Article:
It takes a lot of flying time to become a certified pilot. It takes years on stage for a comedian to learn how to command an audience. It takes time to get sober, time in therapy to heal a marriage. No book is written overnight, and few fortunes are made in one swoop. No, they start small and accumulate, the power of compounding interest working on them.
All great things take time. You know this. You know where you want to end up, and yet, and yet still you have not started the clock.
The Stoics say it’s foolish to expect figs in winter. More foolish is expecting outputs without the inputs, final results without basic beginnings. The Stoics say that if you don’t know what port you’re sailing for, no wind is favorable. If you never get on the boat, if you never leave the harbor, no port is possible.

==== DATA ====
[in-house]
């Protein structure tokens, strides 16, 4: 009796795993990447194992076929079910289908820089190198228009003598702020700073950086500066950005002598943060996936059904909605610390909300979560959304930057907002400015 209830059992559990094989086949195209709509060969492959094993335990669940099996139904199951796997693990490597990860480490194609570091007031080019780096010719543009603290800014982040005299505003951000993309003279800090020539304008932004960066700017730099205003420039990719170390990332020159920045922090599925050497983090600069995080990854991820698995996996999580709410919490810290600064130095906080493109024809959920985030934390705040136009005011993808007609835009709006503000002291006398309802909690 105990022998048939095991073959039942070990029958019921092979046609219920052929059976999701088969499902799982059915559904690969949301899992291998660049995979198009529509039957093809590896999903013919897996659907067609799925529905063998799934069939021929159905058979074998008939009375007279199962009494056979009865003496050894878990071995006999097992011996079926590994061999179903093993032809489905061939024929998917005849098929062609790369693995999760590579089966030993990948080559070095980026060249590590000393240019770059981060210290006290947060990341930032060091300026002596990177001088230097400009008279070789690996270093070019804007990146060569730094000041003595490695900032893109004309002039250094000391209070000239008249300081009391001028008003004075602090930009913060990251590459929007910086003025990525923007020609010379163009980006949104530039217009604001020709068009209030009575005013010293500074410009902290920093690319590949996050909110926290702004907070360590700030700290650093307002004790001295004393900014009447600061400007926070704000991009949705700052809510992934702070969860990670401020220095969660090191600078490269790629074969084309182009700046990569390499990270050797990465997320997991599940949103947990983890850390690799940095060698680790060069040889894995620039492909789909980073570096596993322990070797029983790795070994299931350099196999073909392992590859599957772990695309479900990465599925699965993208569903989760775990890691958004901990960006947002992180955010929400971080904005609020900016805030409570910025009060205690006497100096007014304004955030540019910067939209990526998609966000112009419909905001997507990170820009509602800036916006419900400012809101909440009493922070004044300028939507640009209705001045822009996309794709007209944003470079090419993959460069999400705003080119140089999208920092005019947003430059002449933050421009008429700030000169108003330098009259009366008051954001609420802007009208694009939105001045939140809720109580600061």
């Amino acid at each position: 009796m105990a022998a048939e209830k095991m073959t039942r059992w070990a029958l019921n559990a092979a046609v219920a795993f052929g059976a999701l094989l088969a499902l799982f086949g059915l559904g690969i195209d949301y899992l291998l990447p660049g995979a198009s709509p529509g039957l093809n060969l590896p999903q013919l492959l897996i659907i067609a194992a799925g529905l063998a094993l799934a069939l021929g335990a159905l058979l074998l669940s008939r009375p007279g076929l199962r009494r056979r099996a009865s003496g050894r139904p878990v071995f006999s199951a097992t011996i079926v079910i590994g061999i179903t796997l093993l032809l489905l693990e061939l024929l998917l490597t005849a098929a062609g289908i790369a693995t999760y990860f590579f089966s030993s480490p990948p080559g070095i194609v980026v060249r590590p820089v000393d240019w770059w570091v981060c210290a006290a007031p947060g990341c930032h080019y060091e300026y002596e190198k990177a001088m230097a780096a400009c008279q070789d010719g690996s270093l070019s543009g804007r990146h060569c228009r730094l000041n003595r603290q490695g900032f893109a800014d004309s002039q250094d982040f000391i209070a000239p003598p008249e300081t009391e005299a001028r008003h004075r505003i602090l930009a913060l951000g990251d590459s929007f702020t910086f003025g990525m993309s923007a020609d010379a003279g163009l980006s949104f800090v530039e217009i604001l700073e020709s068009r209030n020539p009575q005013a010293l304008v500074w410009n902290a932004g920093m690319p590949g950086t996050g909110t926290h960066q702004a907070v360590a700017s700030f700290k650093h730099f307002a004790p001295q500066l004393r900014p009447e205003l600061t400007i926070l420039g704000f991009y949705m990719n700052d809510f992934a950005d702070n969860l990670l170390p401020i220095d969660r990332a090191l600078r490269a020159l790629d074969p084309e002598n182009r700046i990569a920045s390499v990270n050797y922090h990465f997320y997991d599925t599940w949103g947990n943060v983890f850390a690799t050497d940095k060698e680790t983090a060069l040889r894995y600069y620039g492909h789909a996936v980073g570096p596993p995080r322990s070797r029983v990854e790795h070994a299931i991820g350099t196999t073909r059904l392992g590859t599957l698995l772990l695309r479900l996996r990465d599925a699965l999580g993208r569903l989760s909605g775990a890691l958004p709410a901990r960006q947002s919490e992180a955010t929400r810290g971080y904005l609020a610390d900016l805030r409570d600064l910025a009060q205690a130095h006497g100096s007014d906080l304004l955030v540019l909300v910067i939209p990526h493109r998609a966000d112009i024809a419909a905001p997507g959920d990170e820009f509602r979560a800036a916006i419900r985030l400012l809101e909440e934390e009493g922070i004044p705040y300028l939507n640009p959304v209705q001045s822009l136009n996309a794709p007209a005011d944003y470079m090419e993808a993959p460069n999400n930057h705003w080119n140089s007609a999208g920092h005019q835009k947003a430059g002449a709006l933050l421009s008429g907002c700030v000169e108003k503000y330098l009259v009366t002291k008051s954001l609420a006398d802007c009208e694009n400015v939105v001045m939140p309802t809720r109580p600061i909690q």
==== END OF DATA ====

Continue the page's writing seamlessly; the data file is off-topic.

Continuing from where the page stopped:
It’s going to take a while–to lose the weight, to acquire the mastery, to turn things around. It’s probably going to take longer than anyone would like it to. You don’t control that. You do control whether you add one more day to that tally. You control whether you push the ETA back unnecessarily. You control whether you start the clock today, whether you stop putting stuff off and get after it.